Osteoarthritis patients significantly decrease their daily opioid intake and experience improvements in their overall quality of life following the initiation of medical cannabis therapy, according to longitudinal data published in the journal Cureus.
Investigators affiliated with Thomas Jefferson University in Philadelphia evaluated opioid consumption patterns in a cohort of 40 patients with osteoarthritis during the six-months immediately prior to and immediately following their enrollment in the state’s medical cannabis access program.
On average, subjects nearly halved their daily opioid intake by the end of the trial period. Nearly 40 percent of participants ceased using opioids altogether. Patients also reported reductions in pain and overall improvements in their quality of life.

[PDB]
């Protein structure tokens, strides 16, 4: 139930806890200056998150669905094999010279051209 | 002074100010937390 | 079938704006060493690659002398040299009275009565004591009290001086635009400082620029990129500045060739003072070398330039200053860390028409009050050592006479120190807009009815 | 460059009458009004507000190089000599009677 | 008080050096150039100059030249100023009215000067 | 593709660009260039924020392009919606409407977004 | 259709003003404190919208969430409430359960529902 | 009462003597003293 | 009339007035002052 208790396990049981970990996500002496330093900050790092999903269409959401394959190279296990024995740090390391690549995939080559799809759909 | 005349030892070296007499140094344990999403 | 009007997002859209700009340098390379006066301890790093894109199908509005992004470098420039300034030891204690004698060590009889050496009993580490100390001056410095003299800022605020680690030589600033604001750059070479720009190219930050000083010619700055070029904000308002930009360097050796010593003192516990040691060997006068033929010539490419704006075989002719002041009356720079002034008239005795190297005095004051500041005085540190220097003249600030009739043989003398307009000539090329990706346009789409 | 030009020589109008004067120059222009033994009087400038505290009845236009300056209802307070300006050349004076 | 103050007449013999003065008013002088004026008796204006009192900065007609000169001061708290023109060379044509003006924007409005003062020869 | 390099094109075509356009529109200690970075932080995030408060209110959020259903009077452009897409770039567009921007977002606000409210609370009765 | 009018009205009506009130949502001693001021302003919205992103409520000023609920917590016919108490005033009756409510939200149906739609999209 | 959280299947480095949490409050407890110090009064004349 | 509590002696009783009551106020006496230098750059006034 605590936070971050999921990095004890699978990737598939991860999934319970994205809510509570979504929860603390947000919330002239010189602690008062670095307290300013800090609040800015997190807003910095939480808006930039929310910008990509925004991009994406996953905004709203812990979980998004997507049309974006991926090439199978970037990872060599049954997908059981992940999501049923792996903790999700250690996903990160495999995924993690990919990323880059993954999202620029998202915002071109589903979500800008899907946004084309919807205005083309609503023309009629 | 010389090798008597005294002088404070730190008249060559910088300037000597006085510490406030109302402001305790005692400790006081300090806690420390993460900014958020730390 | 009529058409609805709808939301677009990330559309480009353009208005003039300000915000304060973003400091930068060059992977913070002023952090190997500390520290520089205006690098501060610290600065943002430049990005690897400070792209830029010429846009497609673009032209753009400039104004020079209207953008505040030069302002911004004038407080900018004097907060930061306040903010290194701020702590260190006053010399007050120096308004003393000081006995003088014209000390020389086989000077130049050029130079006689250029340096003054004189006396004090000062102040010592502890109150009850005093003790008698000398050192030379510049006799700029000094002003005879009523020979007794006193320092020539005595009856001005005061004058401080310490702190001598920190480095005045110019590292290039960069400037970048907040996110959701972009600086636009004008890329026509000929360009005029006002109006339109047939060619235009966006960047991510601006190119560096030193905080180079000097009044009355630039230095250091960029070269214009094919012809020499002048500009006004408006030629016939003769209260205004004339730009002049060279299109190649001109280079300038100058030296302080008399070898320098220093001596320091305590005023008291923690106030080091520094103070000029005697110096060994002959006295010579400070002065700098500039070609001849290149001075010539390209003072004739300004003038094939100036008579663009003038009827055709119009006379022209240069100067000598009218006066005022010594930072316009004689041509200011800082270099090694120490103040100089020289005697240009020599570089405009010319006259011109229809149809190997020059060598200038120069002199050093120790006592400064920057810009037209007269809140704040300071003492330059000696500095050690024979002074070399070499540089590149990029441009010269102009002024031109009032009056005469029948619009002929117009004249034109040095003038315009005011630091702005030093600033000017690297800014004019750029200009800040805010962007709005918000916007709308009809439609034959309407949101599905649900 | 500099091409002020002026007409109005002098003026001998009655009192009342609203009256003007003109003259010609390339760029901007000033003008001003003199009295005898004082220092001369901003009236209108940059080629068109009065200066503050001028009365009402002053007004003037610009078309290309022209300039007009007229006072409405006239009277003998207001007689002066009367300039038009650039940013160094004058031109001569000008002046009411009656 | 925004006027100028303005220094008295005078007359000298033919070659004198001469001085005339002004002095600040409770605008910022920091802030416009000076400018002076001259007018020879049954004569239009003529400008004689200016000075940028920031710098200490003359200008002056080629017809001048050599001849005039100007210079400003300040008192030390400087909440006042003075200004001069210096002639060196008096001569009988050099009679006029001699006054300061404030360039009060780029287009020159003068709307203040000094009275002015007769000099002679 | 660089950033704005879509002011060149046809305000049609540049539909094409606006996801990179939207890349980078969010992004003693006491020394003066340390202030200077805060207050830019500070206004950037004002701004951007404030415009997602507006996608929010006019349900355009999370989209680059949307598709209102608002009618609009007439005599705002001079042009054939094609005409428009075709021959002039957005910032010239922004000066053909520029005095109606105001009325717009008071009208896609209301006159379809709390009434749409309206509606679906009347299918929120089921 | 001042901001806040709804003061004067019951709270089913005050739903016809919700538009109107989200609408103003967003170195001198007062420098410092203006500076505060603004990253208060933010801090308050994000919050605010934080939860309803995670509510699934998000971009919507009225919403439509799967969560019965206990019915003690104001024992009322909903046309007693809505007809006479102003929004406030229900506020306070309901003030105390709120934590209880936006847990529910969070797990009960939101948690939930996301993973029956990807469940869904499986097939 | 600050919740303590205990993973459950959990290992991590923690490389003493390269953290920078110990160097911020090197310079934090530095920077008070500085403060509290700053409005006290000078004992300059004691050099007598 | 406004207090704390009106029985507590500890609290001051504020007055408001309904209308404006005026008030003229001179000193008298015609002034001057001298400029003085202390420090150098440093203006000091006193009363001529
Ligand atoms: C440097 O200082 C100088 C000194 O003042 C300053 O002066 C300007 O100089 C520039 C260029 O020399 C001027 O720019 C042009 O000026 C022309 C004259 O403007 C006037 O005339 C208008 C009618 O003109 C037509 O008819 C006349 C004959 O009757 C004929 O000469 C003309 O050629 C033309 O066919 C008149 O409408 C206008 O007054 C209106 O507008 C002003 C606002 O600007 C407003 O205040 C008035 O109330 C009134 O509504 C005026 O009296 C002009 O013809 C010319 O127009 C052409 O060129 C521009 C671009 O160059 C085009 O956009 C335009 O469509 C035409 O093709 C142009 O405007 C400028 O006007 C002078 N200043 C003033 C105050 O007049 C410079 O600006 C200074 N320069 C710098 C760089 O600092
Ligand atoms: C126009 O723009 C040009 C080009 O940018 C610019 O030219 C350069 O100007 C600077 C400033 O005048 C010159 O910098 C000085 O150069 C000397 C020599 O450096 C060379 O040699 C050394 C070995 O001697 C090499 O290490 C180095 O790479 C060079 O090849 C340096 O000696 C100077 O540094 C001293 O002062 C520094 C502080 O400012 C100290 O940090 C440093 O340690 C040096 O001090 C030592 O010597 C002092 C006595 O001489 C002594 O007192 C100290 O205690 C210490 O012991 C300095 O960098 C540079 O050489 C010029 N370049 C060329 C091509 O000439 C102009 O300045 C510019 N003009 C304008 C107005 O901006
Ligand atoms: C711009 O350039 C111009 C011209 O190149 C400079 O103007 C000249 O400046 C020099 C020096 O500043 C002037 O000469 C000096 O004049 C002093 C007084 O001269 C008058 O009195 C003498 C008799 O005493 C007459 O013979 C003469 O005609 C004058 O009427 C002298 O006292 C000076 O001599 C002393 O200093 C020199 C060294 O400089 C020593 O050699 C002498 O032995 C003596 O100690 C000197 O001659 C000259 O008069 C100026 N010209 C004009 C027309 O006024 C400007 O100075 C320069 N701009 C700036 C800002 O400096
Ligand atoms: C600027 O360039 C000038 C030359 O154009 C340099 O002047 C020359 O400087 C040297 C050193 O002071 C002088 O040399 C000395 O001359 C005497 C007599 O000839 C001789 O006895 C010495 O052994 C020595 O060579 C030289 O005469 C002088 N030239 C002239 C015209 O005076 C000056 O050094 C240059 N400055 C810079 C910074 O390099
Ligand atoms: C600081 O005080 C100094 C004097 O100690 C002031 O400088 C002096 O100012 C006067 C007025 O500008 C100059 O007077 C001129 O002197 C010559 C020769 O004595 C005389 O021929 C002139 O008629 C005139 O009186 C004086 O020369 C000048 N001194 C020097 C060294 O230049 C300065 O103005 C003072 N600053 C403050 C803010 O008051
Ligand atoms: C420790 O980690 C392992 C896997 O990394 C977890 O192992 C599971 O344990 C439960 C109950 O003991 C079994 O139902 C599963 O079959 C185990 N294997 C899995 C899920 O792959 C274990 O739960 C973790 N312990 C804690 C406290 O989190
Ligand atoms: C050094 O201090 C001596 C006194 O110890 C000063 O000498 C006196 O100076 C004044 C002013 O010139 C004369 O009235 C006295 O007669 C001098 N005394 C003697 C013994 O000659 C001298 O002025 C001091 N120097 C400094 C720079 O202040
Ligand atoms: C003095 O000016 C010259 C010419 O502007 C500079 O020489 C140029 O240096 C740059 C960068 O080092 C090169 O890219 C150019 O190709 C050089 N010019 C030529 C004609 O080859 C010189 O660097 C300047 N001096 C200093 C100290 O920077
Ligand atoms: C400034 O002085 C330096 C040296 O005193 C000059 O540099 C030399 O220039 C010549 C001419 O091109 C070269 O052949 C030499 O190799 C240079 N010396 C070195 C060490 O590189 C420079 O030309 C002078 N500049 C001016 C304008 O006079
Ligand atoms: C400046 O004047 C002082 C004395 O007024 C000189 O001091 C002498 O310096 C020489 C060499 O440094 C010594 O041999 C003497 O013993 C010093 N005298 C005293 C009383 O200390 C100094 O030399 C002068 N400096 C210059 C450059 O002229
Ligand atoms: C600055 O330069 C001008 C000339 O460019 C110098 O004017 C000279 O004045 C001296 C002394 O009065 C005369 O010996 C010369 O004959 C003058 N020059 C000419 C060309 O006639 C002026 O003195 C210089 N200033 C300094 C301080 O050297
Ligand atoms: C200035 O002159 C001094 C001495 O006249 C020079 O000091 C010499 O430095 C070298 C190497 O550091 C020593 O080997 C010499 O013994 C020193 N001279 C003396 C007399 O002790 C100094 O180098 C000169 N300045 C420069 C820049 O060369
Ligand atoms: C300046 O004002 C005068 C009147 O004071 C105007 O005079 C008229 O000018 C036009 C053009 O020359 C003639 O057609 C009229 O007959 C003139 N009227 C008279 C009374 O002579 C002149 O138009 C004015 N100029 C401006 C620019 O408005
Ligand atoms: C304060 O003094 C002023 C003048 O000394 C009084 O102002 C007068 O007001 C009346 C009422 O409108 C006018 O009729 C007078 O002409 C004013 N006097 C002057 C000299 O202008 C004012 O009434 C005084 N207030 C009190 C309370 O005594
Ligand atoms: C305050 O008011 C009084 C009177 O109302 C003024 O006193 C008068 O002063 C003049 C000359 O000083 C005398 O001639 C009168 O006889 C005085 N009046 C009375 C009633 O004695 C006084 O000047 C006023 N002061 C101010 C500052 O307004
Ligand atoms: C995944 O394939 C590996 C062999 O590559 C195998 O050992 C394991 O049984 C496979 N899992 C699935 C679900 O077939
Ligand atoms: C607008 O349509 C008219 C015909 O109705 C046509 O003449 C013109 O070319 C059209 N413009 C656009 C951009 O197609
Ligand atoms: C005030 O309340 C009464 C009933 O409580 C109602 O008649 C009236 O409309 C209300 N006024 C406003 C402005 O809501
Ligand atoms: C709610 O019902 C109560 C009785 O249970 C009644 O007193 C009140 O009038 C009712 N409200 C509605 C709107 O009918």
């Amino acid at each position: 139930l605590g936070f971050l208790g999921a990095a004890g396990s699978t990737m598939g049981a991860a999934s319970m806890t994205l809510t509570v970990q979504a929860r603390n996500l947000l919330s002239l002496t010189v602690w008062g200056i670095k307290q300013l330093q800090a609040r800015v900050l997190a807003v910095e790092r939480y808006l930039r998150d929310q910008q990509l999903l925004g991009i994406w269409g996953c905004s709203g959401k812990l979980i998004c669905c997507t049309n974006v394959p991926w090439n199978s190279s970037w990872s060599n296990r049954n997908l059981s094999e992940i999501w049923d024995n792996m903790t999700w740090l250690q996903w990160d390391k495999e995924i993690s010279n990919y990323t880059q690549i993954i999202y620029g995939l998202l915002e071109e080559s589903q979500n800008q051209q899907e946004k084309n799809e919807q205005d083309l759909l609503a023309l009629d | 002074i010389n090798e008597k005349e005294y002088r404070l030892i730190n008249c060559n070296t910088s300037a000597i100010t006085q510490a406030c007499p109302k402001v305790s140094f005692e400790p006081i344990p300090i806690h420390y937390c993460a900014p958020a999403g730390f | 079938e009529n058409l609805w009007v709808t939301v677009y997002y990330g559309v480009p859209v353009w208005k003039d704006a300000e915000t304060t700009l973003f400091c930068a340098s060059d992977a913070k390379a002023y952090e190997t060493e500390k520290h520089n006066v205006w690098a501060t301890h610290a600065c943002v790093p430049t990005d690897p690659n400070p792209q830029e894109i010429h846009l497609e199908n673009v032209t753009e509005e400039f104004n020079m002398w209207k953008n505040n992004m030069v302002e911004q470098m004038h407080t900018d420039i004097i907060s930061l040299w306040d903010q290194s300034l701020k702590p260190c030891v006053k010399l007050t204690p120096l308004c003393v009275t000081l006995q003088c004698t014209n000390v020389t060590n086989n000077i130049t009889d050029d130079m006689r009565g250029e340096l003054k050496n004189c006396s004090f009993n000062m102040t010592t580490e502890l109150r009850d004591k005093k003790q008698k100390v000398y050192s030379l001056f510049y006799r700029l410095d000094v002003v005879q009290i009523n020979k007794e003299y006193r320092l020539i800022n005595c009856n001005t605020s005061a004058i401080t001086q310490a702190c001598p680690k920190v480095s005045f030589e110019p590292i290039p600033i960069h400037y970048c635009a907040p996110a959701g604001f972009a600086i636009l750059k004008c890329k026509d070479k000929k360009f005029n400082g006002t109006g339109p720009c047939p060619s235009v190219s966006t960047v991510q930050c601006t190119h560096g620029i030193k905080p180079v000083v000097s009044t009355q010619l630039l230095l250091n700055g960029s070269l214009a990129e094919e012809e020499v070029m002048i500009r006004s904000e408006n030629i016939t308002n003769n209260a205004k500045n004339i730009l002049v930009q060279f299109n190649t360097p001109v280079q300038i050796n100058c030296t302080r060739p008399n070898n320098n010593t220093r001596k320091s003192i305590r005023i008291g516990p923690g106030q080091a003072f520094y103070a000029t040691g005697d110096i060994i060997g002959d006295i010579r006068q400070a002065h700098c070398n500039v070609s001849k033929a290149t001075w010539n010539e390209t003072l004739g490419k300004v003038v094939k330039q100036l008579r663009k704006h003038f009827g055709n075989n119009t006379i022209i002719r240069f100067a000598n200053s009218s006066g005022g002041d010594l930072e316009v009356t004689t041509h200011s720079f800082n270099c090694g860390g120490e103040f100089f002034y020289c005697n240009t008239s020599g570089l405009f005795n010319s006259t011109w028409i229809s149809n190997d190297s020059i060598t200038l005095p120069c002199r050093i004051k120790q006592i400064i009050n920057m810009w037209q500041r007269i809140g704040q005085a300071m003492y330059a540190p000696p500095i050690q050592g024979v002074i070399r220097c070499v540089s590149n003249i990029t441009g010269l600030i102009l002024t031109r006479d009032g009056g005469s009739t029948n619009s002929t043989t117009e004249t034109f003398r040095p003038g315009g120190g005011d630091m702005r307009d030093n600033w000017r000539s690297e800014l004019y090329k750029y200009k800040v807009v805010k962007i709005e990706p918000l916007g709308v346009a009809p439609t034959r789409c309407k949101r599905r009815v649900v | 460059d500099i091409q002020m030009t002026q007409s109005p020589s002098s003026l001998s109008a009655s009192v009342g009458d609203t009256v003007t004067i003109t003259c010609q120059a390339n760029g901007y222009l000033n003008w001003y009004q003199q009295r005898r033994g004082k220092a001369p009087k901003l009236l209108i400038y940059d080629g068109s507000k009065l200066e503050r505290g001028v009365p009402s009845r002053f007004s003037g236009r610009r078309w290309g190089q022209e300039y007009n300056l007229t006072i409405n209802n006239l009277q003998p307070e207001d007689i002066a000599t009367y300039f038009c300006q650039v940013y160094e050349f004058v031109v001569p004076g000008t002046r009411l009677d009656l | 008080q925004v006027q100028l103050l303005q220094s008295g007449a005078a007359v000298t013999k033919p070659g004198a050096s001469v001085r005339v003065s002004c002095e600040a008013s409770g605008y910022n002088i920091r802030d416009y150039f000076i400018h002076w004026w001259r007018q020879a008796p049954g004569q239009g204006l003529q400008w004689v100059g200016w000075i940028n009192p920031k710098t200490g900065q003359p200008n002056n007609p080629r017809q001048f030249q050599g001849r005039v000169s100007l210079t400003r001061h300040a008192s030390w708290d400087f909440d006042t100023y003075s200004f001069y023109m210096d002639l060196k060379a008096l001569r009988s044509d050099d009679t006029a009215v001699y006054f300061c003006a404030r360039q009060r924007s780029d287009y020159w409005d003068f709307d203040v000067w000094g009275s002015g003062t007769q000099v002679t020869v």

Authors concluded: “Our findings indicate that providing access to MC [medical cannabis], helps patients with chronic pain due to OA [osteoarthritis] reduce their levels of opioid usage in addition to improving pain and QoL [quality of life]. Furthermore, a majority of patients did not feel intoxicated or high from MC, and of those who did, only a small percentage said it interfered with their daily activities. … Our findings support the literature in that MC reduces the use of opioids for the treatment of chronic pain.”
Separate findings published by the same team similarly reported that patients with chronic back pain reduce their daily opioid intake following their enrollment in the state’s medical access program. That finding is consistent with those of dozens of other studies documenting patients’ tapering of opioids and other prescription medications subsequent to their use of medical cannabis.
Full text of the study, “Medical cannabis use reduces opioid prescriptions in patients with osteoarthritis,” appears in Cureus. Additional information is available from the NORML fact sheet, “Relationship Between marijuana and Opioids.”